Multi-sensory Learning and Instruction

Last updated May 17, 2021 

MultisensoryBlogPostMany of us have at least one vivid memory of a lesson that captivated us. Maybe it was a field trip that made history come alive or a song that transformed a mundane math lesson into something exciting and accessible. In a recent virtual seminar, Multisensory Learning: Accommodating Each Child’s Best Ways of Processing Information, educational and school psychologist Dr. Erica Warren provided recommendations for how educators can use multisensory instructional modalities to tap into the senses (e.g. visual, auditory, touch, etc.), an approach that not only engages all students but also activates the strengths of each individual student.

What is multisensory learning?

At its most basic, multisensory learning refers to the continuum of strengths and weaknesses individuals develop as a result of inherited genetic traits and exposure to different instructional methods. More specifically, Dr. Warren defines multisensory learning as “accommodating each child’s best ways of processing information.” Ultimately, according to Warren, there is “no right or wrong way to learn.” Multisensory instructional methods, therefore, use what Warren calls the 12 Ways of Learning:

  1. Visual
  2. Auditory
  3. Tactile
  4. Kinesthetic
  5. Sequential
  6. Simultaneous
  7. Verbal
  8. Interactive
  9. Reflective/Logical
  10. Indirect Experience
  11. Direct Experience
  12. Rhythmic/Melodic.

There are several existing instructional programs that use this kind of multisensory approach. For example, the Orton–Gillingham phonics program uses “sight, sound, movement, and touch to help kids connect language to words.” While it is not necessary to deliver lessons that feature all of these modalities, using more than one sense may help not only more students, but even each individual student learn better.

How can parents and tutors apply Multisensory Learning?

Whether you are a student, teacher, or parent, knowing the “12 Ways of Learning” only gets you halfway toward the goal of optimum learning. According to Dr. Warren, the other crucial component is for members of each of these groups to “step out of [their] own way of learning to believe that someone could possibly learn differently than” they do.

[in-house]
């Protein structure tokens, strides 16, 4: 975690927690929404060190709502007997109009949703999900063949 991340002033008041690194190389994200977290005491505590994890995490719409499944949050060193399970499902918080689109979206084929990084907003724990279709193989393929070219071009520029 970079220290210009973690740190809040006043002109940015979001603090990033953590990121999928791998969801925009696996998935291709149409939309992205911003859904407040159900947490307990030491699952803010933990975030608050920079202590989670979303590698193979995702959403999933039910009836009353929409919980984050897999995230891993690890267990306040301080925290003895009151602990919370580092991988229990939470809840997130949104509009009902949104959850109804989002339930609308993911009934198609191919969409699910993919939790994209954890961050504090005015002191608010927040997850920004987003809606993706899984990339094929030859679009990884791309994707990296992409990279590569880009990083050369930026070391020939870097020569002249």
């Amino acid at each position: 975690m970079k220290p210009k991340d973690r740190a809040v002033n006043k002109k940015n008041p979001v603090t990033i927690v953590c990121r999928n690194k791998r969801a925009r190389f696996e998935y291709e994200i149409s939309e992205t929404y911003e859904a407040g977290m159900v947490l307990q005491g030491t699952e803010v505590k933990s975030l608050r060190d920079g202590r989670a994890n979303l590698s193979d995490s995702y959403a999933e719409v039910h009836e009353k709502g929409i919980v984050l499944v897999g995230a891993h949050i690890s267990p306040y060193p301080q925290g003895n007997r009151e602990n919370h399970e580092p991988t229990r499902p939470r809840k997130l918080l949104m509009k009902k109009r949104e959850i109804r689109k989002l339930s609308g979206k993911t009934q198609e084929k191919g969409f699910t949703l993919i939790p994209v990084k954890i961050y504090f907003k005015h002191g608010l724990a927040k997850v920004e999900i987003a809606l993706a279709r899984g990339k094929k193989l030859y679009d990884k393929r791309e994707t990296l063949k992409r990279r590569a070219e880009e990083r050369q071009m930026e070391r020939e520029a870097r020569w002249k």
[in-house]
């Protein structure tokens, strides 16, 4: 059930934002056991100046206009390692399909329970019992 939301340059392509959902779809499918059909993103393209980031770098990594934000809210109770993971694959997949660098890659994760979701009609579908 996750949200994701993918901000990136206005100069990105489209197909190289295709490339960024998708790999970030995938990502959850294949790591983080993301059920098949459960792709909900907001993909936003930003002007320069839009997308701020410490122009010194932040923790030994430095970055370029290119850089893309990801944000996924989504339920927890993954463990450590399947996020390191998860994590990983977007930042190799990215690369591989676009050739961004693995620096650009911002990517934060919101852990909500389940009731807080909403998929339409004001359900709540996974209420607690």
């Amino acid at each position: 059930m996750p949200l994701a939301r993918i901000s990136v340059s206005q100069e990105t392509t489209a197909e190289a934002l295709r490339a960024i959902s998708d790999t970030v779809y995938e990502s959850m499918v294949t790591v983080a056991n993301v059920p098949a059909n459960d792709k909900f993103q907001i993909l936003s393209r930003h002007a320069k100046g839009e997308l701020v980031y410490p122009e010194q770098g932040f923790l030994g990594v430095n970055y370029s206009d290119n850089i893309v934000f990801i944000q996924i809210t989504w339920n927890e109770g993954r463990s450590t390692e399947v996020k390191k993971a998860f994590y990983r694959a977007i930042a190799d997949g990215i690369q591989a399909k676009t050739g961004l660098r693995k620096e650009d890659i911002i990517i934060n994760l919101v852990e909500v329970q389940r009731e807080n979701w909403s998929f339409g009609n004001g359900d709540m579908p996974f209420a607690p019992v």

Teachers need to be especially flexible. Although Dr. Warren reassures that “teachers don’t have to teach 12 different ways to reach all of their students,” she does encourage teachers—and parents who are currently taking on instructional responsibilities at home due to the COVID-19 pandemic—to become comfortable accommodating the needs of individual students. An ideal way to accomplish this is to offer “assignment options” whereby students “select from a number of choices” to demonstrate “mastery of the academic content.” In her article, “Exposing Teachers to the 12 Ways of Learning,” Dr. Warren further explains the alchemy of this eclectic teaching approach: “The trick is to weave multiple ways of learning into one lesson or offer assignment options. For example, a lecture (auditory) can be enhanced with images (visual), discussions (interactive and verbal), written activities (tactile) and so forth.”


Assessments can be used to identify the modalities that help a student learn best and ultimately match instructional methods to a student’s way of learning. Dr. Warren designed a 40-question survey that helps her develop a profile of a student, his or her family, and strategies (e.g. lesson modalities, organizational methods, technology and product recommendations) to improve learning. Meanwhile, A+ Test Prep and Tutoring offers students and parents the opportunity to use another assessment tool: Mindprint. Students who complete a Mindprint assessment will receive a report that evaluates their performance across four domains of learning: speed, executive functions, complex reasoning, and memory. Within each domain, there are skills that roughly correspond to some of the “12 Ways of Learning”.  The “Complex Reasoning” domain, for example, evaluates a student’s verbal and spatial skills while the “Memory” domain evaluates visual and verbal skills. Each Mindprint report is also accompanied by recommendations for how to build on a student’s strengths and support his or her weaknesses. Regardless of the assessment method used, what is important is to become more aware and more accommodating of the different ways students learn, using a blend of modalities simultaneously for maximum benefit.

The Way Forward

A multisensory approach to learning supports students, parents, and teachers by identifying the continuum of strengths and weaknesses of students and linking them to the instructional modalities that will help them learn best. While the variety of instructional methods may seem overwhelming at first, it’s important to remember that ultimately “your way is the right way for you,” as Dr. Warren says, and becoming a “more patient, understanding, and compassionate” person is a reward more than worth the effort.

At A+ Test Prep and Tutoring, our practices are based on the latest developments in educational theory and research. We have an excellent team of tutors who can help you with standardized testing, executive functioning, or achievement in any other school subject. If you want to find out more about our services, our Client Service Directors Susan Ware and Joelle Faucette can be reached at 215-886-9188.



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